BOVPN Virtual Interface with Policy-Based Routing

You can configure policy-based routing in a policy so the policy always routes traffic through a specific BOVPN virtual interface.

Example Scenario

This example shows the configuration settings for policy-based routing of VoIP traffic between two Fireboxes. One site (Site A) has a single external interface, and two branch office VPN gateways to another site (Site B) that has two external interfaces. The two network connections at Site B have different latency. The objective is to send latency-sensitive traffic, such as VoIP through the tunnel over the network with the lowest latency. Other traffic can use either route.

Site A Firebox

For this example, the Site A Firebox has one external interface and one trusted interface.

Interface Type Name IP Address
0 External External-1 203.0.113.2/24
1 Trusted Trusted 10.0.1.1/24

Site B Firebox

For this example, the Site B Firebox has two external interfaces and one trusted network.

Interface Type Name IP Address
0 (low latency connection) External External-1 198.51.100.2/24
1 Trusted Trusted 10.0.100.1/24
2 (high latency connection) External External-2 192.0.2.2/24

BOVPN Virtual Interface Configuration

On each Firebox, configure two BOVPN virtual interfaces, one for the Site B interface with the low-latency connection and one for the Site B interface with the high-latency connection.

The BOVPN virtual interface on each Firebox must use the same settings. For this example, we assume that Site A and Site B agree to use a pre-shared key and to use all other default settings.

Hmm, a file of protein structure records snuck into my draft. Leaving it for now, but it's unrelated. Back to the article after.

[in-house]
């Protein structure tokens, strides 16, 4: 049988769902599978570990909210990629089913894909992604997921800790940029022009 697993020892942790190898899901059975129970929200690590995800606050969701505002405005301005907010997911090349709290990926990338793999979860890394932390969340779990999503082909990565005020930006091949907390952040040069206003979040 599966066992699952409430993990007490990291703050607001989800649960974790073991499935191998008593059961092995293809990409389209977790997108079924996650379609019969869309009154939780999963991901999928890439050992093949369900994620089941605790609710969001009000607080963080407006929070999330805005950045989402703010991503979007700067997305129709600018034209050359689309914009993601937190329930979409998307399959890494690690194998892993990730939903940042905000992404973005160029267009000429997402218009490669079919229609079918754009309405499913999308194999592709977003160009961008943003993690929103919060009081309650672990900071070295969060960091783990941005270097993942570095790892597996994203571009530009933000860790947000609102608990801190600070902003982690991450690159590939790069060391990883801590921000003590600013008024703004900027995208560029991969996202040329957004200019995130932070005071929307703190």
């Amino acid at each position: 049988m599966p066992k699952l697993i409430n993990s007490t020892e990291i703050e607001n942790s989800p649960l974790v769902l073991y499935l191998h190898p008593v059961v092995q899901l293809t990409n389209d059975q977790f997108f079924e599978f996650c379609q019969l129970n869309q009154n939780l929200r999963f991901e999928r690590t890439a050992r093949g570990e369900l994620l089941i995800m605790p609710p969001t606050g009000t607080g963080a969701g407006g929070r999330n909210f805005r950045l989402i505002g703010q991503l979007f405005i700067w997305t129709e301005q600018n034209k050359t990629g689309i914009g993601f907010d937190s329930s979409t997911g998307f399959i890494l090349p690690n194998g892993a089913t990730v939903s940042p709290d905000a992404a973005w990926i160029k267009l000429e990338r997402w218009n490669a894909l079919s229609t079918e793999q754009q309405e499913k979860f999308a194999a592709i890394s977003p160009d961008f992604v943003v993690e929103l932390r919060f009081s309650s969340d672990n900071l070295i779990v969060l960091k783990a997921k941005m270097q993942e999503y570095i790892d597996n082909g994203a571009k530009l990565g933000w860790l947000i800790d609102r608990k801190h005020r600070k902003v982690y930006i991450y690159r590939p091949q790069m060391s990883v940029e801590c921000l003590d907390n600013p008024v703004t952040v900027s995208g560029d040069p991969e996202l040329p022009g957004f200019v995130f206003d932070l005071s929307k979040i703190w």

Site A BOVPN Virtual Interface Configuration

The first BOVPN virtual interface for the low latency tunnel, has these settings:

  • In Fireware v11.12 or higher, a Remote Endpoint Type drop-down list appears that contains two options: Firebox, and Cloud VPN or Third-Party Gateway. To configure a tunnel between two Firebox devices, select the Firebox endpoint type, which uses the GRE protocol to encapsulate the IPSec tunnel.
  • Interface Name: BovpnVif.low-latency
  • The Credential Method uses the pre-shared key the two sites agreed upon.
  • The Gateway Endpoints list includes one gateway endpoint pair, one for the low-latency external interface at Site B.
    • Local Gateway: 203.0.113.2 (the IP address of the external interface on the Site A Firebox)
    • Remote Gateway: 198.51.100.2 (the IP address of External-1 of the Site B Firebox)

Screen shot of the Site A BOVPN virtual interface for the low latency connection

The second BOVPN virtual interface for the high latency tunnel, has these settings:

  • In Fireware v11.12 or higher, a Remote Endpoint Type drop-down list appears that contains two options: Firebox, and Cloud VPN or Third-Party Gateway. To configure a tunnel between two Firebox devices, select the Firebox endpoint type, which uses the GRE protocol to encapsulate the IPSec tunnel.
  • Interface Name: BovpnVif.high-latency
  • The Credential Method uses the pre-shared key the two sites agreed upon.
  • The Gateway Endpoints list includes one gateway endpoint pair, one for the high-latency external interface at Site B.
    • Local Gateway: 203.0.113.2 (the IP address of the external interface on the Site A Firebox)
    • Remote Gateway: 192.0.2.2 (the IP address of External-2 on the Site B Firebox)

Screen shot of the Site A BOVPN virtual interface for the high latency connection

Site B BOVPN Virtual Interface Configuration

The configuration at Site B is exactly the same as at Site A, except that the local and remote gateway IP addresses are reversed

The first BOVPN virtual interface for the low latency tunnel, has these settings: